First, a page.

The electricity generated by the wind farm is conveyed to two 33kV and 132kV offshore substations using 33kV inter array cables and further to an onshore substation by means of four export cables measuring 20km-long before being connected to the 400kV national grid by approximately 134km of onshore interconnection cables.

The transmission assets of the project are owned and operated by Gwynt y Môr OFTO, a consortium formed by Balfour Beatty Investments and Equitix, who purchased the assets for €475m (approximately $532m) in February 2015. The deal was partly funded by the European Investment Bank.

Contractors involved

The supply, installation, and maintenance contract for the wind turbines, as well as the electrical systems contract for the project were awarded to Siemens. Harland and Wolff was subcontracted by Siemens to design and build the two offshore substation platforms, whereas Scottish company Burntisland Fabrications (BiFab) was awarded a £12m ($19m) contract to design and manufacture the foundation structures of the substations.

BiFab further subcontracted Offshore Design Engineering to engineer and design the foundation structures.

A2SEA supplied its jack-up vessels, Sea Jack and Sea Worker, to install the wind turbines, generators and blades, whereas Cwind supplied six crew transfer vessels for the project.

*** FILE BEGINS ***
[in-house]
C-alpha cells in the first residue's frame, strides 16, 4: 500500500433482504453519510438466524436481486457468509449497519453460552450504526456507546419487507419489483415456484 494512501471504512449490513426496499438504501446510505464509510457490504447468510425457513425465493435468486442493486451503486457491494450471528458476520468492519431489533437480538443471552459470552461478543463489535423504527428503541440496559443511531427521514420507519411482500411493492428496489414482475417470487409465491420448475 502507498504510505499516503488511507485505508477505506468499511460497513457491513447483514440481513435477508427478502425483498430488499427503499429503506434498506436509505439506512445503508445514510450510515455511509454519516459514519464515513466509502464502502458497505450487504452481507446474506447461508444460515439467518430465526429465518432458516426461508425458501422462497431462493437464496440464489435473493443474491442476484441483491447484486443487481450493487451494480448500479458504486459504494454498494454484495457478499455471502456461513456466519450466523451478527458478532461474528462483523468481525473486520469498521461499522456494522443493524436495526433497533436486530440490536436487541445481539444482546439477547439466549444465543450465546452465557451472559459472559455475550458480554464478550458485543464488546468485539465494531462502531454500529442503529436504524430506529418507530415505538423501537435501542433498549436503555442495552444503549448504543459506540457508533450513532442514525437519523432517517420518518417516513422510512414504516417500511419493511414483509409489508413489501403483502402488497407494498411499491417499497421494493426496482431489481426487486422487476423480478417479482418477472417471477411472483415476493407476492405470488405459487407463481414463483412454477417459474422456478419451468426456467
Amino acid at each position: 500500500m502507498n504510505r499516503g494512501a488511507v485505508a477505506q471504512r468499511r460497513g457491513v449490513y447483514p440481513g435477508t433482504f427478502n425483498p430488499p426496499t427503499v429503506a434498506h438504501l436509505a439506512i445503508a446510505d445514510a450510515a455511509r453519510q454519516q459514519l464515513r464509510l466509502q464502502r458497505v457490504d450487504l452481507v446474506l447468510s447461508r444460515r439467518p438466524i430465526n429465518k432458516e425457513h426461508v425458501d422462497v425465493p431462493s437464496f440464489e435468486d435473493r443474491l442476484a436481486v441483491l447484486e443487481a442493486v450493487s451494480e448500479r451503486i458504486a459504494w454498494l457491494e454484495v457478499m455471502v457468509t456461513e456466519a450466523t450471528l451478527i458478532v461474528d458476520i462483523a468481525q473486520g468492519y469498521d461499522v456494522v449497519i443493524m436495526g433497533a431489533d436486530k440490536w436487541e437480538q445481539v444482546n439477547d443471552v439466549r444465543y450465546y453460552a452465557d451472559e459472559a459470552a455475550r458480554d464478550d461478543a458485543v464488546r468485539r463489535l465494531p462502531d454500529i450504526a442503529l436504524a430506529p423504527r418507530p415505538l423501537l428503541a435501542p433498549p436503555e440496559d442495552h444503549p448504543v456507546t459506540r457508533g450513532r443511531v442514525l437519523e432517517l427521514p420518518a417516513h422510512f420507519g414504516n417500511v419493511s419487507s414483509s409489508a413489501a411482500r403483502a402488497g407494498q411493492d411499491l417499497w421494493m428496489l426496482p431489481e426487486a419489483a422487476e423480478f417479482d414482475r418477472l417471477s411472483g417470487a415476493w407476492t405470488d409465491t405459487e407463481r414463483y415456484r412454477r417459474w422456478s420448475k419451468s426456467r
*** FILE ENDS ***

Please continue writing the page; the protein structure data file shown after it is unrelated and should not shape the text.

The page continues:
The design, construction, and installation contract for the 90m-high steel lattice mast and the monopile foundations was awarded to Fugro Seacore, whereas the drilling services to secure the installation of the steel monopile foundations were performed by LDD.

The supply contract for the inter-array cables was awarded to Draka. Prysmian Cables and Systems supplied 134km of high-voltage onshore cables. The cable protection works were performed by Tekmar Energy.

Jones Bros. Construction was contracted to construct the 400kV onshore transformer substation. CSD Sealing System provided its proprietary SLIPSIL Plugs and RISE multi-cable transit system for the offshore substations.

The installation and burial of the project's inter-array power cables were performed by CT Offshore and Reef Subsea Power & Umbilical, the offshore export cables were installed by Global Marine Systems, and the contract for the high-voltage and fibre-optic cabling works at the offshore site was awarded to EDS.

The consortium of Bladt Industries and EEW Special Pipe Construction manufactured the wind turbine foundations. Grouting for the foundations was performed by FoundOcean.

Granada Material Handling was awarded a three-year contract in May 2015 to provide personnel and maintain the 160 Python cranes at the offshore site. The contract also entails the provision of climbing safety systems, complete tower inspections and onshore activities to assist the functioning of the offshore turbines.

Electrical contractor for the project was Blackbourne M&E, weather services were rendered by MeteoGroup, and commercial diving contract was awarded to Hughes Sub Surface Engineering (Hughes SSE).

NRI Energy Technology